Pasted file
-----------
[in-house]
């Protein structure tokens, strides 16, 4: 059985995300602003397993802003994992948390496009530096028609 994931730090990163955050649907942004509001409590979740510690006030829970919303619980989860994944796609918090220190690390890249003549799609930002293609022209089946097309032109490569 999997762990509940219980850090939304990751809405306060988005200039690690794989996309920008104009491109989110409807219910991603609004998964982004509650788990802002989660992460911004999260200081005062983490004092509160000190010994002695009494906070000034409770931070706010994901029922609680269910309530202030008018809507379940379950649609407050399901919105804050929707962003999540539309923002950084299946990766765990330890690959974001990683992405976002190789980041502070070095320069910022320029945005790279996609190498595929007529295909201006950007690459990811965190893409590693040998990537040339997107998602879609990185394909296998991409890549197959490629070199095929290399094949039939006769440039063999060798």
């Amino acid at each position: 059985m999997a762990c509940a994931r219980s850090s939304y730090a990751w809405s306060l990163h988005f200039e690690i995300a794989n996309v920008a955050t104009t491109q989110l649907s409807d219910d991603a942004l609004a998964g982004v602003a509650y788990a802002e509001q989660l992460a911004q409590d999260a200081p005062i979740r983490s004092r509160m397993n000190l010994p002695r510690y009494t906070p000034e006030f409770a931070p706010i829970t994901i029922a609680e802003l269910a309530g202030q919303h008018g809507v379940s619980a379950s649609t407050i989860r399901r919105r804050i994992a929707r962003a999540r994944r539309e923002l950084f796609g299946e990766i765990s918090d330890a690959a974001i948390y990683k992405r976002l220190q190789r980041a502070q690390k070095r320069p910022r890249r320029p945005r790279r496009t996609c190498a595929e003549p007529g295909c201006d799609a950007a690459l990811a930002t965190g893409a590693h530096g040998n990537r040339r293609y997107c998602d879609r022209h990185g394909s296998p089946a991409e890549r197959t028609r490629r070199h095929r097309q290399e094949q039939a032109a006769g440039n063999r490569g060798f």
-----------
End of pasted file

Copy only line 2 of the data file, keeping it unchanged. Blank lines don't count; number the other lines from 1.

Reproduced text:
């Protein structure tokens, strides 16, 4: 059985995300602003397993802003994992948390496009530096028609 994931730090990163955050649907942004509001409590979740510690006030829970919303619980989860994944796609918090220190690390890249003549799609930002293609022209089946097309032109490569 999997762990509940219980850090939304990751809405306060988005200039690690794989996309920008104009491109989110409807219910991603609004998964982004509650788990802002989660992460911004999260200081005062983490004092509160000190010994002695009494906070000034409770931070706010994901029922609680269910309530202030008018809507379940379950649609407050399901919105804050929707962003999540539309923002950084299946990766765990330890690959974001990683992405976002190789980041502070070095320069910022320029945005790279996609190498595929007529295909201006950007690459990811965190893409590693040998990537040339997107998602879609990185394909296998991409890549197959490629070199095929290399094949039939006769440039063999060798």